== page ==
Well, they’re back, and nesting. But nowhere near in the numbers they had last year. I’m afraid the flood last June that killed so many chicks has had an effect on them.
This one, near Fort Pickens Road, seemed to be saying – just go away and leave me alone. Because, obviously …
… she had one young-un to look after, and was probably expecting another (maybe even two more) soon.
Meanwhile, down at Opal Beach, there were several more.
All of them looked healthy – and fiesty! This guy took an immediate dislike for me and decided to dive at the car just to let me know I was not welcome to come any closer.
So I meandered down to the Causeway at the Navarre Beach Bridge to look for Black Skimmers. There are currently two huge pods, or flocks, or whatever you call them, along the east side of the road. And as soon as I started shooting I noticed this commotion:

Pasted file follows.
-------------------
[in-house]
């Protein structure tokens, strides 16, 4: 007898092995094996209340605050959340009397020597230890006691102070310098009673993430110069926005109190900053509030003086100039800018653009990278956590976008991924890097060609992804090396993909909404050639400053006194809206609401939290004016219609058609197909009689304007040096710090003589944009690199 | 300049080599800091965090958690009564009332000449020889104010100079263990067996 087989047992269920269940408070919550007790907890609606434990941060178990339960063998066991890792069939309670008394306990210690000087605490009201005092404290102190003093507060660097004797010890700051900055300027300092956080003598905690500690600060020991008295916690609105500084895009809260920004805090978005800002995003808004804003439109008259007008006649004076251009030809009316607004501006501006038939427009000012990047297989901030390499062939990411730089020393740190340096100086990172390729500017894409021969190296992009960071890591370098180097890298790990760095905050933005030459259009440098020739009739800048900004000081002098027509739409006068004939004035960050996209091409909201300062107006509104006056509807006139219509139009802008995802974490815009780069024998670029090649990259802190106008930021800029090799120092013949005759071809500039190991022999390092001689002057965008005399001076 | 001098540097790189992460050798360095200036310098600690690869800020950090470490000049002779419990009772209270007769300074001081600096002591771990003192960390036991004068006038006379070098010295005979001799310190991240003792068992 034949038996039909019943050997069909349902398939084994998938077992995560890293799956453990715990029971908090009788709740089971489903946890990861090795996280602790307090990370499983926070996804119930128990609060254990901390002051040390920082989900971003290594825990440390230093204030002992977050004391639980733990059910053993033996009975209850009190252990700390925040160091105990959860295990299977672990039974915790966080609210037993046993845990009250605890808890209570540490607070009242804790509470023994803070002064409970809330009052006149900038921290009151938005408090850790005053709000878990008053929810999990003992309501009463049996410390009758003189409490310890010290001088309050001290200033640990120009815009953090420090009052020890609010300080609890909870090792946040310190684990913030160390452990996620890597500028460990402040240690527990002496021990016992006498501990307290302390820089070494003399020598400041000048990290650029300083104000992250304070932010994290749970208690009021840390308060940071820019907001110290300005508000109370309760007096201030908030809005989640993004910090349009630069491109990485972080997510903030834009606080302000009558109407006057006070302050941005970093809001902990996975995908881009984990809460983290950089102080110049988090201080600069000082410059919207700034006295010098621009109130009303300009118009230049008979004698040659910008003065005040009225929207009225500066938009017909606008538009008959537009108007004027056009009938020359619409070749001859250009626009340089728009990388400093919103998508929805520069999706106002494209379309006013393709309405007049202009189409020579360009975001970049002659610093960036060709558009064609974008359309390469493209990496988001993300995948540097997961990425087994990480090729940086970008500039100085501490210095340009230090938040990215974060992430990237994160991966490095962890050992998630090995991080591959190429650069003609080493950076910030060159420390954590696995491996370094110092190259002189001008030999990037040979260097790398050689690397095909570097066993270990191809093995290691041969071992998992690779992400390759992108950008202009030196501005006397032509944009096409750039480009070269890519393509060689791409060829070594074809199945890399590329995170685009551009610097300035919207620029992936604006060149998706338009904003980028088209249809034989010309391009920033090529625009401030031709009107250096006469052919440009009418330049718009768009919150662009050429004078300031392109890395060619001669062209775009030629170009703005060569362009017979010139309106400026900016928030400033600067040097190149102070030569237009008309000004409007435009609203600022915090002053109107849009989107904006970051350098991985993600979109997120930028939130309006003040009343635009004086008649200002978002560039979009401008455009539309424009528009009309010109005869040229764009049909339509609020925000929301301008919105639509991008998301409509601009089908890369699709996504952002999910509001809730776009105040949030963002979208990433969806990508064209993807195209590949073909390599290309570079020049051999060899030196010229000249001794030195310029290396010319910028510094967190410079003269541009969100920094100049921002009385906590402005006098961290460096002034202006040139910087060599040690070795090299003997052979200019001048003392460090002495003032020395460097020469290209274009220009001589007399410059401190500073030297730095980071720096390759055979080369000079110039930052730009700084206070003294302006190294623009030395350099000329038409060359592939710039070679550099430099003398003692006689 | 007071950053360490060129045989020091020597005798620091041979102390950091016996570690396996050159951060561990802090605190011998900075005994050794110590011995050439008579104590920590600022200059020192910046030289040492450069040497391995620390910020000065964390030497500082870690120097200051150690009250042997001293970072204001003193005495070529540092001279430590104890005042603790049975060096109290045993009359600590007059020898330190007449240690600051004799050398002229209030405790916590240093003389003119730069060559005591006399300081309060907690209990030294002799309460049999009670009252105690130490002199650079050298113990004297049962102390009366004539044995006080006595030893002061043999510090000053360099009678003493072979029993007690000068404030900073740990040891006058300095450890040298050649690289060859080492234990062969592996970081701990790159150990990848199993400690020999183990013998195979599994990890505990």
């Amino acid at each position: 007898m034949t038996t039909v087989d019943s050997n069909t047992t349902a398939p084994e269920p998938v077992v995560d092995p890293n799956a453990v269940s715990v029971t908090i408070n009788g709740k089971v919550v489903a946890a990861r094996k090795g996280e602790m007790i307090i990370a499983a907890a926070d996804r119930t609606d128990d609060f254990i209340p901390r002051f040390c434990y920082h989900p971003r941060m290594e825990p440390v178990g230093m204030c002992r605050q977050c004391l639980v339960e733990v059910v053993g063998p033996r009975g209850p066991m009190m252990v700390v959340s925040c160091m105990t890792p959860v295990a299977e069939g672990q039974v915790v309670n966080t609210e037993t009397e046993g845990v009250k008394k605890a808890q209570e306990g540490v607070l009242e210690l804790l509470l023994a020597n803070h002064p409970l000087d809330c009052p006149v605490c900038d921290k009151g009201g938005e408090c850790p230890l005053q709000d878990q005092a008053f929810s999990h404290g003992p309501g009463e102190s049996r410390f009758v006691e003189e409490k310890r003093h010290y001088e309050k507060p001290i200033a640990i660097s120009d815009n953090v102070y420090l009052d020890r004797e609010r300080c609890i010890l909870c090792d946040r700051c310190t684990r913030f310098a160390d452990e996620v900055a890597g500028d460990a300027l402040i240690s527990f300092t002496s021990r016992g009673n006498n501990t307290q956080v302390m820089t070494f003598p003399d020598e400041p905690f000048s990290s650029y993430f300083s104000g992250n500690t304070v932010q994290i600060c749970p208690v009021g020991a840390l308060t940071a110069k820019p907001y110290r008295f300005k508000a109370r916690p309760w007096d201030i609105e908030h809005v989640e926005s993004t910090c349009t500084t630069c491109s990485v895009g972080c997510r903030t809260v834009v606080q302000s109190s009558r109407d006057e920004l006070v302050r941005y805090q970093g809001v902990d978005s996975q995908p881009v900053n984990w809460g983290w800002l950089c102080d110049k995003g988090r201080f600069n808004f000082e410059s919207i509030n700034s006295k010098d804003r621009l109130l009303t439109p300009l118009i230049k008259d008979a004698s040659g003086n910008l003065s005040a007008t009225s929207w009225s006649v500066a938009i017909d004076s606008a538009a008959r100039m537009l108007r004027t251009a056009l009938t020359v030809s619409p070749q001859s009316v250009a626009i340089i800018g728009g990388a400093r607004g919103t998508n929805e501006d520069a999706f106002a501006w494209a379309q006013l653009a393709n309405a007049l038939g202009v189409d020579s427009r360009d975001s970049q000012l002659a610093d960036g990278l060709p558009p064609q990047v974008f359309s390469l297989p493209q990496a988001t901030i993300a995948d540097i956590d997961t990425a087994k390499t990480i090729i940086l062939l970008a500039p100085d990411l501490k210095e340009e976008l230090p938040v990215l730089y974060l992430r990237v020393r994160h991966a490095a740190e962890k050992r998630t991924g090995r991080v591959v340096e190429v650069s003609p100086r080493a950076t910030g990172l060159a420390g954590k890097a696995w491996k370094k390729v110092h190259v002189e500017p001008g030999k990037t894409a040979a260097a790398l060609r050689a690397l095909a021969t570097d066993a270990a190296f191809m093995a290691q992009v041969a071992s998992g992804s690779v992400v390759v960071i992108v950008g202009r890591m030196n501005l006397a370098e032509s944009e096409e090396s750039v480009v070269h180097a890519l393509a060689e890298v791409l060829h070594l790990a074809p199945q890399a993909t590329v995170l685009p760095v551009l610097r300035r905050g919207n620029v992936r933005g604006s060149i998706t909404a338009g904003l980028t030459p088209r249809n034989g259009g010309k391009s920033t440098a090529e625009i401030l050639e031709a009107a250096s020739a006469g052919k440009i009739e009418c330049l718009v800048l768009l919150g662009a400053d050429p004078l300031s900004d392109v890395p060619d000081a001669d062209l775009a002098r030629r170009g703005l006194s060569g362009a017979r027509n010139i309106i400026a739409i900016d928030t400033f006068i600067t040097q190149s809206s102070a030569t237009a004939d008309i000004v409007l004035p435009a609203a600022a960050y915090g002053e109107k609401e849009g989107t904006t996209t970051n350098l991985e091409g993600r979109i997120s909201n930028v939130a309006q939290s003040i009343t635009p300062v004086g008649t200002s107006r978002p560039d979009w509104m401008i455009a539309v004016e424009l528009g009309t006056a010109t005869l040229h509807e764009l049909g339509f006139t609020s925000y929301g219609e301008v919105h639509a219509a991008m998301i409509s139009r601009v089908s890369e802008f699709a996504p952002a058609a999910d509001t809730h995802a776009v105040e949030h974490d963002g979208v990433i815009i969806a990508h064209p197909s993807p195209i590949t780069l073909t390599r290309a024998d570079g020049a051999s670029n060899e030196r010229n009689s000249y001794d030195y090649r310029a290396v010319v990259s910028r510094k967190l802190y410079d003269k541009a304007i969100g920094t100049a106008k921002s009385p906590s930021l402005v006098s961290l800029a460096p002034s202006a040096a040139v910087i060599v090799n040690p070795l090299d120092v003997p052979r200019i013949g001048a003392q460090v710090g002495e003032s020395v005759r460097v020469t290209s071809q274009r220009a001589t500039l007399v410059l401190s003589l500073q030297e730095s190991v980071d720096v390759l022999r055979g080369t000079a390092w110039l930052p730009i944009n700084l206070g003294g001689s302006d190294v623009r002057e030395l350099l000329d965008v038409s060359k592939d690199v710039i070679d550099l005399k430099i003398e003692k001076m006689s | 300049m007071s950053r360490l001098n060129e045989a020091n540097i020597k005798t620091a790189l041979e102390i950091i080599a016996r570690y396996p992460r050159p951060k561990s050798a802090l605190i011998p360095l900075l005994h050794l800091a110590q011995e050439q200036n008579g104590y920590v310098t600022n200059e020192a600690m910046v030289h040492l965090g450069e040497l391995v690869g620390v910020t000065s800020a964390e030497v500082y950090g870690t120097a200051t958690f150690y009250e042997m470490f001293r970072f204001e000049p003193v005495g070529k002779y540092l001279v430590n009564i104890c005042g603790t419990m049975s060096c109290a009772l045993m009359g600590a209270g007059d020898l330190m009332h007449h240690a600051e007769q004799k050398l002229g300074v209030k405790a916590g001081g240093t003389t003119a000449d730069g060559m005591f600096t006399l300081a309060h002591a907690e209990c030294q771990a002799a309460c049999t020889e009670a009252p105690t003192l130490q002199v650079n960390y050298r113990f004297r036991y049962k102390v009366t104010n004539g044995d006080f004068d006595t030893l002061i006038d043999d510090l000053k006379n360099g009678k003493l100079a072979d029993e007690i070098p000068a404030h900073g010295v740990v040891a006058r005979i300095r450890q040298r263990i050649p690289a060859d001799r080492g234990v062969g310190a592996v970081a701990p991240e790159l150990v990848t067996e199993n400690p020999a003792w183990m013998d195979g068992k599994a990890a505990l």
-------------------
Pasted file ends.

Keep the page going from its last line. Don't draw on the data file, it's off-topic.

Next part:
A confrontation between a tiny Least Tern and a much larger Skimmer. It seems that the Tern’s mate had decided to set up housekeeping right in the middle of this gang of Skimmers. And now …
…it was the little guy’s duty to fight off any interlopers who might get too close to her.
This could be a long process. I’ve noticed in the past that the Skimmers are very curious about Tern nests in their territory. I don’t know if they disturb them, but they sure are curious. And since it takes about 19 days for a Least Tern chick to hatch … well, Dad’s got a lot of defending to do.
So, good luck, all you little guys. And you big guys too. I’ll come around to check on you whenever I get a chance.